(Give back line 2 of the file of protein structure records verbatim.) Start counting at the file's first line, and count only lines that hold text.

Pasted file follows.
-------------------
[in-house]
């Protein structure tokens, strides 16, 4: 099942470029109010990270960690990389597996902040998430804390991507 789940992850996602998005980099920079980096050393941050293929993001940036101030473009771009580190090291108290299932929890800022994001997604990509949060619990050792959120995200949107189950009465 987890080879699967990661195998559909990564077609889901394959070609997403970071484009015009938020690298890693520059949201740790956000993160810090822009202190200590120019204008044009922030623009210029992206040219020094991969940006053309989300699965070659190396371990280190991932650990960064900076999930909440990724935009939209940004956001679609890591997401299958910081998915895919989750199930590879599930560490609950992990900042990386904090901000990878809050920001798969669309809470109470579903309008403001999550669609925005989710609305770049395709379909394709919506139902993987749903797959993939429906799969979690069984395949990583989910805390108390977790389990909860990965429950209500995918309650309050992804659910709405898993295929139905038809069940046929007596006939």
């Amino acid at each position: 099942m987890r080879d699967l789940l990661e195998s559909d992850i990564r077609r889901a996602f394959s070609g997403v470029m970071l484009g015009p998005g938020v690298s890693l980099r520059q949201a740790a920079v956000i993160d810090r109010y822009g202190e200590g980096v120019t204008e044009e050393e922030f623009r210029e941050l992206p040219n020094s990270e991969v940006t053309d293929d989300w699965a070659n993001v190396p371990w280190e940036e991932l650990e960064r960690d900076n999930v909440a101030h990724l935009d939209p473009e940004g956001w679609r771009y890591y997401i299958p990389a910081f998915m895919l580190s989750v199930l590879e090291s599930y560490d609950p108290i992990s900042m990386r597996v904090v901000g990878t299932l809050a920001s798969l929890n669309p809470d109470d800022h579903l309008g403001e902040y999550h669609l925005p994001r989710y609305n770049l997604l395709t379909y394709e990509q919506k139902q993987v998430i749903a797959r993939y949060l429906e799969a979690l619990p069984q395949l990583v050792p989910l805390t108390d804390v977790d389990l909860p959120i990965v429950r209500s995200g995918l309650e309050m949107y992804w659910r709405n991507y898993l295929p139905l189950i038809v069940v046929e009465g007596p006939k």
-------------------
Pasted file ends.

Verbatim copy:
């Protein structure tokens, strides 16, 4: 099942470029109010990270960690990389597996902040998430804390991507 789940992850996602998005980099920079980096050393941050293929993001940036101030473009771009580190090291108290299932929890800022994001997604990509949060619990050792959120995200949107189950009465 987890080879699967990661195998559909990564077609889901394959070609997403970071484009015009938020690298890693520059949201740790956000993160810090822009202190200590120019204008044009922030623009210029992206040219020094991969940006053309989300699965070659190396371990280190991932650990960064900076999930909440990724935009939209940004956001679609890591997401299958910081998915895919989750199930590879599930560490609950992990900042990386904090901000990878809050920001798969669309809470109470579903309008403001999550669609925005989710609305770049395709379909394709919506139902993987749903797959993939429906799969979690069984395949990583989910805390108390977790389990909860990965429950209500995918309650309050992804659910709405898993295929139905038809069940046929007596006939």